acceptance, and the shelter personnel who have
mentioned it, though mostly from the Midwest and
South, have hardly all been from Ohio.
Concern that gassing may regain
acceptance tends to take note of rapidly rising
insurance costs at shelters that receive large
numbers of potentially dangerous dogs, leading
to economic pressure to use “no contact” handling
methods, such as prevail in Japan.
Recent shelter surveys have found that
pit bull terriers alone make up 20-25% of the
dogs entering U.S. shelters, and 40-50% of the
dogs who are killed: 10 times more pit bull
admissions and killing than 10-20 years ago,
depending on the survey location.
Rottweilers, German shepherds, and
chows are also among the six breeds most often
entering shelters. Pit bulls have accounted for
roughly half of all the dog attack deaths and
maimings in the U.S. and Canada since 1982,
Rottweilers for about 25%, and German shepherds
and chows are a distant fourth and sixth,
according to the attack log kept since 1982 by
the editor of ANIMAL PEOPLE. (Wolf hybrids are
third; Akitas are fifth.)
Other studies indicate that German
shepherds are first among large breeds in bite

Fear of dogs & drug crimes

All of these breeds tend to enter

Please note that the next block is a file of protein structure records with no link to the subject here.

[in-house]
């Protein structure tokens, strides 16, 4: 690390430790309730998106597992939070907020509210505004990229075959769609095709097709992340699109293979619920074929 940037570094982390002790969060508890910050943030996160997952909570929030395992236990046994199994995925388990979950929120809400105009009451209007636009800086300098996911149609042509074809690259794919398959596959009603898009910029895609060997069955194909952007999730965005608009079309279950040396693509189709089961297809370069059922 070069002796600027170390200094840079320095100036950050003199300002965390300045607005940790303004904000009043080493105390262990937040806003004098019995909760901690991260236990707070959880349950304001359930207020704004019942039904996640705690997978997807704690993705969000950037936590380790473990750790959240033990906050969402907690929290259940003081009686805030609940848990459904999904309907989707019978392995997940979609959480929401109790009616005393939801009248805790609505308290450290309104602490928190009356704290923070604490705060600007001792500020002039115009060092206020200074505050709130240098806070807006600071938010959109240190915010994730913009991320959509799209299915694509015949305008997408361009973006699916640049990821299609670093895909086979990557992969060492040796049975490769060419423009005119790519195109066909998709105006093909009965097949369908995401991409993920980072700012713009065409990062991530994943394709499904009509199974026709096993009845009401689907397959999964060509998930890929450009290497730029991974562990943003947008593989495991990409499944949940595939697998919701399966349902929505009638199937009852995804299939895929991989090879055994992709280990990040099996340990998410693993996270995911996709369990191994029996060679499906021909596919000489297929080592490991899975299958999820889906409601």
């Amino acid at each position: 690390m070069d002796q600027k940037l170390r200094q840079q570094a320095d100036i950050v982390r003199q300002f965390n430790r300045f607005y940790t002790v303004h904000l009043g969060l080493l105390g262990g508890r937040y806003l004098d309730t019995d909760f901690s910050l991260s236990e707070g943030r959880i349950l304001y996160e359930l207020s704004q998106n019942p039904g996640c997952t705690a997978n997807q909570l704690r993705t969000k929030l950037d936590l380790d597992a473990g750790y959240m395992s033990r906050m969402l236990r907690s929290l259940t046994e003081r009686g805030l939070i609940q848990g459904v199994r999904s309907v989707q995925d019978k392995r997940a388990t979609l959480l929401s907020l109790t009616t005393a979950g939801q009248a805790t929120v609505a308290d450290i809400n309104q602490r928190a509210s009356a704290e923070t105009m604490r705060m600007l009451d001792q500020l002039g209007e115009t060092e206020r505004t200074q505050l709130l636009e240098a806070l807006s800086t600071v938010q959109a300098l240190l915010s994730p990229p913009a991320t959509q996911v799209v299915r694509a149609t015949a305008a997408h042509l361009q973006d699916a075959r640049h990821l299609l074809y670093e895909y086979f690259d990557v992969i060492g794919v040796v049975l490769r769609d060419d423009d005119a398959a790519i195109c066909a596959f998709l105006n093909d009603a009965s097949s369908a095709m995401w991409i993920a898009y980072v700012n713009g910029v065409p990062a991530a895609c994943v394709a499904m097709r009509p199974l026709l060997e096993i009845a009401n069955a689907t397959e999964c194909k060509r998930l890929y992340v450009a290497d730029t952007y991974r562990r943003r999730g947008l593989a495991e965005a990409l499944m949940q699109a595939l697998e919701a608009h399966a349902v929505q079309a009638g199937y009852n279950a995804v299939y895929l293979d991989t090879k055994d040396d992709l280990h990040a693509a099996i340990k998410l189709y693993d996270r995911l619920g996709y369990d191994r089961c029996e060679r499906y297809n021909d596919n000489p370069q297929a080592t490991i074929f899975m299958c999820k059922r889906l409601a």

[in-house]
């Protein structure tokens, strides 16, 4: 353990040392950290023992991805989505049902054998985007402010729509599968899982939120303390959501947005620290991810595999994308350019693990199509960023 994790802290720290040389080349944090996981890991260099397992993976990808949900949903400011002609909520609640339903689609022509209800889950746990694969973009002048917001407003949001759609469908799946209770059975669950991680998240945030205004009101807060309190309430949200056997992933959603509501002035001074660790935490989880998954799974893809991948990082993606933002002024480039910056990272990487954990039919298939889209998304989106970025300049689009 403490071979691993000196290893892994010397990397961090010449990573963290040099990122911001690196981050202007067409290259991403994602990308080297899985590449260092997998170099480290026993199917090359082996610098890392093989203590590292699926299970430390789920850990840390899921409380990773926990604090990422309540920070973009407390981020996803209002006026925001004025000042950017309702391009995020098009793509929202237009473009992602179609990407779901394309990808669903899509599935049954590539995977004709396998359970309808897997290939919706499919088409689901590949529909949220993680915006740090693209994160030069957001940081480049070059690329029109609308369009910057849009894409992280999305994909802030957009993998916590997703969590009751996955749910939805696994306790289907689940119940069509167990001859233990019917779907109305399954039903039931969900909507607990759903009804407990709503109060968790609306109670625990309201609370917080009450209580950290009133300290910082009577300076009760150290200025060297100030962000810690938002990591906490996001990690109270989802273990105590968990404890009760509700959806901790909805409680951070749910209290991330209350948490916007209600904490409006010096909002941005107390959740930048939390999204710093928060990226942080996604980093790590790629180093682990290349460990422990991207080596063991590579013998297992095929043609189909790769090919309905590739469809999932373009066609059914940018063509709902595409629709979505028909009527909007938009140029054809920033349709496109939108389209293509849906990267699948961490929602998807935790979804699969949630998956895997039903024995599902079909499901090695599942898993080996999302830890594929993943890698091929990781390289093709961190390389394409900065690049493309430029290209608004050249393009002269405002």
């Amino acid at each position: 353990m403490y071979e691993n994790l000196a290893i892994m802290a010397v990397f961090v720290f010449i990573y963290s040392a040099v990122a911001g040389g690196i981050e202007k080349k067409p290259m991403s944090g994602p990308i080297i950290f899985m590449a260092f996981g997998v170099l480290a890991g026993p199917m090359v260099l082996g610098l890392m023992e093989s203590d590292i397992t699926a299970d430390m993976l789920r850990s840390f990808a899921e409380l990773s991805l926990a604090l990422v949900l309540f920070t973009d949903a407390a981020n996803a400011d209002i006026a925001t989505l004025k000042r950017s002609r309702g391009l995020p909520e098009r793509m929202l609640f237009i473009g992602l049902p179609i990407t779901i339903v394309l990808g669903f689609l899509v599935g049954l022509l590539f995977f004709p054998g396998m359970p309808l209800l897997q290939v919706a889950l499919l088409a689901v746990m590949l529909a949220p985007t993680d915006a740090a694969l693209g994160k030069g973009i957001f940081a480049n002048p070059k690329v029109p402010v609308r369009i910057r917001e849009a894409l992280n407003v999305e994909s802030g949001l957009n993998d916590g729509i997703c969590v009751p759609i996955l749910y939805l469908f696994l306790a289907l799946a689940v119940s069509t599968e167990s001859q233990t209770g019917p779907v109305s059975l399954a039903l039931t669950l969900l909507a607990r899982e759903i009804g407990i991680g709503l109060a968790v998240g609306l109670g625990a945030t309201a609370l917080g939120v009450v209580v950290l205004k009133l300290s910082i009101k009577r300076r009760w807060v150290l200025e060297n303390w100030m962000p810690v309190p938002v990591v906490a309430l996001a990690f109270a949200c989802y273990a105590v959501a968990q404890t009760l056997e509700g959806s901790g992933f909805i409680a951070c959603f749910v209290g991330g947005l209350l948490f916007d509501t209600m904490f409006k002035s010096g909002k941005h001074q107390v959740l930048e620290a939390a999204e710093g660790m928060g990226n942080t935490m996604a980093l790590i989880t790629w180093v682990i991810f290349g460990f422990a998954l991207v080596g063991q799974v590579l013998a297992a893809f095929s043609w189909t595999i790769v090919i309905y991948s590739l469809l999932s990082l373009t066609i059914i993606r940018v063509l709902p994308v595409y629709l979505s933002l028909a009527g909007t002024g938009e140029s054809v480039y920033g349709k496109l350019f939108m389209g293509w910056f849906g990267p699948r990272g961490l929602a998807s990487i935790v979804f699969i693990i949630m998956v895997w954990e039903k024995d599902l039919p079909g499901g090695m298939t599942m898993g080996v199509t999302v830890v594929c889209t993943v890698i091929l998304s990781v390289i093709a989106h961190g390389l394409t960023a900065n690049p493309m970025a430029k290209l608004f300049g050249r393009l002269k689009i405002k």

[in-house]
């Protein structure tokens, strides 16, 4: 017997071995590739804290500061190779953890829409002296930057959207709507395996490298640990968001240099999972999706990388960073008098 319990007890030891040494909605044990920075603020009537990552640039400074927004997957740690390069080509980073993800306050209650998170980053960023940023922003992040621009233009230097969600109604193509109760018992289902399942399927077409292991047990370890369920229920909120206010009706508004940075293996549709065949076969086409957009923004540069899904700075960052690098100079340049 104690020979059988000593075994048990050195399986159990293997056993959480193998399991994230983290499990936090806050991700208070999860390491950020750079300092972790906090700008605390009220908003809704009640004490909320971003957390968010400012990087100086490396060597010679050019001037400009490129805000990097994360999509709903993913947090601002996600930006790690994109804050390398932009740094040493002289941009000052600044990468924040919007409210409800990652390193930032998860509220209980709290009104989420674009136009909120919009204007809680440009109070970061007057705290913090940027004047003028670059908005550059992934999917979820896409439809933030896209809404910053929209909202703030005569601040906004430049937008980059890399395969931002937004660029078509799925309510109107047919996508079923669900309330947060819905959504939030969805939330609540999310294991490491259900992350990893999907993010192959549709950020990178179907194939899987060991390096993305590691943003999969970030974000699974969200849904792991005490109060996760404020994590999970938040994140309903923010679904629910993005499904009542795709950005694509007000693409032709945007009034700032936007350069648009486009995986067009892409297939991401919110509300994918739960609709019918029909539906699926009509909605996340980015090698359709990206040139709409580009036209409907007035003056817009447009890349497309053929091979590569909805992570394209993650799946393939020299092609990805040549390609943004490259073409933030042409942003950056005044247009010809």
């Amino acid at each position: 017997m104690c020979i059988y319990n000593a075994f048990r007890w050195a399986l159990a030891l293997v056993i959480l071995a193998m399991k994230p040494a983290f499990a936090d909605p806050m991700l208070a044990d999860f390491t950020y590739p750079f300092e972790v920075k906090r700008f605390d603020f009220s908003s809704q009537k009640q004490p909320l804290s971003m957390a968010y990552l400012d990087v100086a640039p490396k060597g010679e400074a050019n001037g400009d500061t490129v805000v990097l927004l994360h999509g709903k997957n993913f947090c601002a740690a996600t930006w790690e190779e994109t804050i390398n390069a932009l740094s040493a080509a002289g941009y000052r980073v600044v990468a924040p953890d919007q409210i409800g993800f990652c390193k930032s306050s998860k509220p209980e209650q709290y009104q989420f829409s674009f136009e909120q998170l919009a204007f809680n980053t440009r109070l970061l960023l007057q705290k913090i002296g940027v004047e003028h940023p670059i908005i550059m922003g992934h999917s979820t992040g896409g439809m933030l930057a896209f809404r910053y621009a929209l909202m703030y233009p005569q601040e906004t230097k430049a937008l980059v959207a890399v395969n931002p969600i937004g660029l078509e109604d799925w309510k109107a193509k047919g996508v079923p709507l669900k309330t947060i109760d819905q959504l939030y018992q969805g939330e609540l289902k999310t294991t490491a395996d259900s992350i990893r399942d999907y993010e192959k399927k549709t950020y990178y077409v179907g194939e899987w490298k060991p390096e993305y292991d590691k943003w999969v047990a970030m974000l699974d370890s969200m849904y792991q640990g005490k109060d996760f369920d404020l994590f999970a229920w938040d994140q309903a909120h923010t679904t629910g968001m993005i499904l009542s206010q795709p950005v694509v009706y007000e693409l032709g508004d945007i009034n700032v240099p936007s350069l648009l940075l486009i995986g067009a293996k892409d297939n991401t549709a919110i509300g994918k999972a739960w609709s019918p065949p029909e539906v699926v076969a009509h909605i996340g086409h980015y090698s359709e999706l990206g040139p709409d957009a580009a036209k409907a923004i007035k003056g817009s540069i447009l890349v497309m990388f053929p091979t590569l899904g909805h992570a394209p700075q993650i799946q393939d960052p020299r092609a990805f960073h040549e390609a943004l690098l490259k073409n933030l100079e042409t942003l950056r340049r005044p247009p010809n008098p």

shelters because they have bitten someone–or,
in the case of pit bulls, because they have been
seized from suspected dogfighters.
Add to the dogs of known high actuarial
risk (insurance payouts divided by attacks) the
increasingly often seen crosses of pit bulls with
mastiffs and other very large dogs: Presa
Canarios, Fila Brasieros, Dogo Argentinos.
Add to that the frequency of dangerous
dogs being kept by drug-savvy dangerous people,
who sometimes feed their dogs home-brewed
methadrine or other chemicals to stimulate them
to fight. There is shelter floor-level suspicion
that some of the tough customers who come to look
at impounded pit bulls and meanwhile “case” the
shelters for possible burglary are increasingly
likely to perceive shelters as a source of both
dogs and drugs of potential street value.
Sodium pentobarbital, the lethal
injectible recommended by the American Veterinary
Medical Association, Humane Society of the U.S.,
American SPCA, and National Animal Control
Association, is a federally controlled
barbituate. Animal sedatives and ketamine,
commonly used in sterilization surgery, also
have street value.
With shelter break-ins to steal dogs and